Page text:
Improving Benefit Corporation Law

murray

Haskell Murray is an Assistant Professor of ADR and Business Law at Belmont University, College of Business Administration in Nashville, Tennessee.  

Social enterprises use commercial activity to drive revenue and seek the common good.  The benefit corporation is the most popular social enterprise entity form in the United States with statutes passing in 19 states and Washington D.C. over the last three years.  Benefit corporations operate much like traditional for-profit corporations, but have an explicit social focus, and benefit corporation directors are required to consider a wide range of stakeholders in each decision.  On August 1, 2013, Delaware’s version of the benefit corporation law will become effective.  Benefit corporations formed in Delaware will be called “public benefit corporations” (“PBCs”), and Delaware’s law differs significantly from the Model Benefit Corporation Legislation (the “Model”).   This post will explore some of the major differences between the two statutes, and will make suggestions for improving both variations of the benefit corporation law.

Before Delaware’s emergence in the social enterprise space, benefit corporation laws largely followed the Model.  The relatively minor variations between those earlier benefit corporation laws and the Model are shown in this comparison chart.  Colorado, however, amended its bill to track large portions of Delaware’s proposed law before the Delaware PBC law even passed.  Given Delaware’s preeminence in corporate law, other states can be expected to follow, or at least seriously consider, Delaware’s new framework.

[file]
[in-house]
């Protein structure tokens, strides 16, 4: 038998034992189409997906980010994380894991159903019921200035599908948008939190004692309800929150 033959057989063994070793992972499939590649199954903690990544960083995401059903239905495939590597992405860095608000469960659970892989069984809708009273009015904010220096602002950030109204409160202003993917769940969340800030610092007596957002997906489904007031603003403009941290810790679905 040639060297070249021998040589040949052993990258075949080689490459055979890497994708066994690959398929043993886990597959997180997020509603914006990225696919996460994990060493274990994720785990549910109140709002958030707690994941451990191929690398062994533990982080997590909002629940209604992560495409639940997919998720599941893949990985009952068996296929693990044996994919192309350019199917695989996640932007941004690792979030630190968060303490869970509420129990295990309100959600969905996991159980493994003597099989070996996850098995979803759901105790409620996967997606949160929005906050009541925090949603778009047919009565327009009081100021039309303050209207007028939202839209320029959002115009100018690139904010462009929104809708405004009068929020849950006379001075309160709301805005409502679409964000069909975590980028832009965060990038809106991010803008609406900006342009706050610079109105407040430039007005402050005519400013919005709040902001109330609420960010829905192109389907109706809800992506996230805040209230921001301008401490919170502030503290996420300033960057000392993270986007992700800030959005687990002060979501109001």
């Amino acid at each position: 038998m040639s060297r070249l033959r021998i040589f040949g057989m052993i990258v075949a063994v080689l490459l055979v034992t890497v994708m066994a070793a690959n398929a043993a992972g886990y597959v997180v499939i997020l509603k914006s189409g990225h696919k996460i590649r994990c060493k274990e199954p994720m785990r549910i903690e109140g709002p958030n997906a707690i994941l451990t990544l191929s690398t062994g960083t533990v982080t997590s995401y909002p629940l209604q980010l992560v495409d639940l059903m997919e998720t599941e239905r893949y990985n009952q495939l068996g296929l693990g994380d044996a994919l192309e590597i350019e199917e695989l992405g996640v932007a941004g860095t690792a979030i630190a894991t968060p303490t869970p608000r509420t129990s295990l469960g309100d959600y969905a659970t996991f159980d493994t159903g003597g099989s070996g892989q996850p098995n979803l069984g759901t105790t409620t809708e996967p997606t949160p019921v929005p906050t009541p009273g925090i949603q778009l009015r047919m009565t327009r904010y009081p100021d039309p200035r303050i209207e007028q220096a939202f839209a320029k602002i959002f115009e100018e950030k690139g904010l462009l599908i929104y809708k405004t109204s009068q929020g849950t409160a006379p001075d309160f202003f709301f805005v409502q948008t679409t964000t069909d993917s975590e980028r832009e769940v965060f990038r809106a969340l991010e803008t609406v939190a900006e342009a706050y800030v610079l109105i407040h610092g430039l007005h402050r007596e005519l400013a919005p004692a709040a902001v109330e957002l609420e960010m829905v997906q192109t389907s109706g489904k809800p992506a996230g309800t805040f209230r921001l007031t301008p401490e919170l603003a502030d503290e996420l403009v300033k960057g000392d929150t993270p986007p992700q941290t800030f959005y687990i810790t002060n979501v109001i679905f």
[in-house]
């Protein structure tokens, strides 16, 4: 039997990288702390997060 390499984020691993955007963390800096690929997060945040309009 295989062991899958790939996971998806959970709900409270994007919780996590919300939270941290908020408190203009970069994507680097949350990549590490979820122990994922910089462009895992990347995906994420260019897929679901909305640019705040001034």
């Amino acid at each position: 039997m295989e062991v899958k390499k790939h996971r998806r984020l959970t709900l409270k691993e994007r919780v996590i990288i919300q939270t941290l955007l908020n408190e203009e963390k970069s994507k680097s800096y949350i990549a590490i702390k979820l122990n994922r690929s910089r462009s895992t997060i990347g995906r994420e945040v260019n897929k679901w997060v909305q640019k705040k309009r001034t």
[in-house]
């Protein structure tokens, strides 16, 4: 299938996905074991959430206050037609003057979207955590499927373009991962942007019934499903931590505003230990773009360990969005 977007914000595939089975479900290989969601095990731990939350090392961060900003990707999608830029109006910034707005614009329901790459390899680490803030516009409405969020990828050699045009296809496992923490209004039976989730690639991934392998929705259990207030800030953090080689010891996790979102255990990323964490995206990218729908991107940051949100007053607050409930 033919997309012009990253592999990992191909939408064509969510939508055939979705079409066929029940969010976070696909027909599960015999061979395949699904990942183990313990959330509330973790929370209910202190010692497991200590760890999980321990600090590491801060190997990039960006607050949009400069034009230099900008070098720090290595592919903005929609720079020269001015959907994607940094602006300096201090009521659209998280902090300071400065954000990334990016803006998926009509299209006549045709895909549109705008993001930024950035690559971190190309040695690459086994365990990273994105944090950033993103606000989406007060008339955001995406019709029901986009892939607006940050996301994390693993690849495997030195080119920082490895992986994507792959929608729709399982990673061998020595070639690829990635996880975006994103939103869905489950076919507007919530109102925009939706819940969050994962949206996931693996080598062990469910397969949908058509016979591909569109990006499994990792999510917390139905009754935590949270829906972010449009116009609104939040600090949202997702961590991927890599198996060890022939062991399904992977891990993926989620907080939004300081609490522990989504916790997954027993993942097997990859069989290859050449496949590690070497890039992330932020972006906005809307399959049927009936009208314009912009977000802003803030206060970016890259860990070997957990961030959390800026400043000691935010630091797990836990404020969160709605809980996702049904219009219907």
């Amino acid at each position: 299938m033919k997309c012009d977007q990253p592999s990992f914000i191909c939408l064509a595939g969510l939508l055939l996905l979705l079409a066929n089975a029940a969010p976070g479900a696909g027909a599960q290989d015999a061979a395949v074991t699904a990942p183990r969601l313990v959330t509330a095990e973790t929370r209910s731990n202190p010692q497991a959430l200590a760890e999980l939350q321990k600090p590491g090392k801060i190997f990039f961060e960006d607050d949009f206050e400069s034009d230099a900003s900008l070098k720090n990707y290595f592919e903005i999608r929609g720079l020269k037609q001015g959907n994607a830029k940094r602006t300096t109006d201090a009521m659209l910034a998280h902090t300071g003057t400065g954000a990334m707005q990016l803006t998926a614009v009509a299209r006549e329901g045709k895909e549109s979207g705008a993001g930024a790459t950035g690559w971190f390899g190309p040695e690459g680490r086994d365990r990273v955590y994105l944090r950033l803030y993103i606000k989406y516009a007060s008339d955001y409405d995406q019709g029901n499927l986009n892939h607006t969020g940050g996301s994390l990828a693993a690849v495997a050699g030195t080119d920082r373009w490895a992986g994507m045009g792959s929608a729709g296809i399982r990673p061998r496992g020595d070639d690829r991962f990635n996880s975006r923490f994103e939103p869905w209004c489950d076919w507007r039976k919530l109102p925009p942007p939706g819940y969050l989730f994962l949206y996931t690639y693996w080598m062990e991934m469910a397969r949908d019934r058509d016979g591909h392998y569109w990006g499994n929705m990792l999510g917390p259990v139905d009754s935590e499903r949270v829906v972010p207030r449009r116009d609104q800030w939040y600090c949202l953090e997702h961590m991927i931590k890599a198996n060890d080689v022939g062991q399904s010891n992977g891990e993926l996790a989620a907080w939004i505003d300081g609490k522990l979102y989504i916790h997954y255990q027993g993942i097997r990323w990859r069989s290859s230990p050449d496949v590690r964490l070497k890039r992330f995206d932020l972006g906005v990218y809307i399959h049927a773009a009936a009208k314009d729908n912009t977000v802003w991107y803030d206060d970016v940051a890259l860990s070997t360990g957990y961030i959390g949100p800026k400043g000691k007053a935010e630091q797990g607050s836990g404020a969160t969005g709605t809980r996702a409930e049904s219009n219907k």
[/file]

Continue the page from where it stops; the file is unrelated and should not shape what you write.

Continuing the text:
In the linked posts at The Conglomerate, I grouped the major differences between the Delaware PBC and the Model into three categories:  (1) Private Ordering; (2) Director Guidance; and (3) Branding. Delaware allows more private ordering than the Model by leaving to the individual companies whether to adopt the Model’s requirements of annual public reporting.  Delaware only requires biennial reporting and does not require that the reports be made available to the public.  Further, unlike the Model, Delaware does not require companies to use a third party standard to measure general public benefit, unless the PBC places that requirement in its certificate of incorporation or bylaws.  Delaware does, however, provide more director guidance than the Model by requiring the identification of the PBCs specific public benefit purposes; the Model makes such identification optional.  Finally, due to Delaware’s focus on private ordering, Delaware may have a difficult time competing on the branding front given the likely variation among the PBCs.  Also, social enterprise powerhouse B Lab seems to be continuing its support for the Model’s version of the benefit corporation law.  I suggest, however, that serious branding efforts in social enterprise may be better handled by the private market than by statutes. A rough draft of my law review article that will discuss the Delaware PBC in more depth should be available on SSRN this fall. Professor Cass Brewer of Georgia State University College of Law has a helpful post that adds additional thoughts about the Delaware PBC.